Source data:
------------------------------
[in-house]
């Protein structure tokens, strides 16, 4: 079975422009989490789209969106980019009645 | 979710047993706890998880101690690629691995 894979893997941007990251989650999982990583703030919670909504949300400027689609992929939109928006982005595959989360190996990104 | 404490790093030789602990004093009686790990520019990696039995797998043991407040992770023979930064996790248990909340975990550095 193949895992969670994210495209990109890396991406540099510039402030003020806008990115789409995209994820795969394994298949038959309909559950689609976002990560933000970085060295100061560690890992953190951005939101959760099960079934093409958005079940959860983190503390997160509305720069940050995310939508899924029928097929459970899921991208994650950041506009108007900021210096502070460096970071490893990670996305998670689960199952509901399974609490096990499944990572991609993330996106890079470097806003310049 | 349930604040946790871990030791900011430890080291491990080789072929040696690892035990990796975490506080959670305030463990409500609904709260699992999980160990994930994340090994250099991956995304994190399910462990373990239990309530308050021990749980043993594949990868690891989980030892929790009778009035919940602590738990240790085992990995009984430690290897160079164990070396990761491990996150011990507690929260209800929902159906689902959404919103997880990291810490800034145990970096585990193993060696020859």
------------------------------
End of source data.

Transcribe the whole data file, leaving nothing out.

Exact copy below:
[in-house]
């Protein structure tokens, strides 16, 4: 079975422009989490789209969106980019009645 | 979710047993706890998880101690690629691995 894979893997941007990251989650999982990583703030919670909504949300400027689609992929939109928006982005595959989360190996990104 | 404490790093030789602990004093009686790990520019990696039995797998043991407040992770023979930064996790248990909340975990550095 193949895992969670994210495209990109890396991406540099510039402030003020806008990115789409995209994820795969394994298949038959309909559950689609976002990560933000970085060295100061560690890992953190951005939101959760099960079934093409958005079940959860983190503390997160509305720069940050995310939508899924029928097929459970899921991208994650950041506009108007900021210096502070460096970071490893990670996305998670689960199952509901399974609490096990499944990572991609993330996106890079470097806003310049 | 349930604040946790871990030791900011430890080291491990080789072929040696690892035990990796975490506080959670305030463990409500609904709260699992999980160990994930994340090994250099991956995304994190399910462990373990239990309530308050021990749980043993594949990868690891989980030892929790009778009035919940602590738990240790085992990995009984430690290897160079164990070396990761491990996150011990507690929260209800929902159906689902959404919103997880990291810490800034145990970096585990193993060696020859």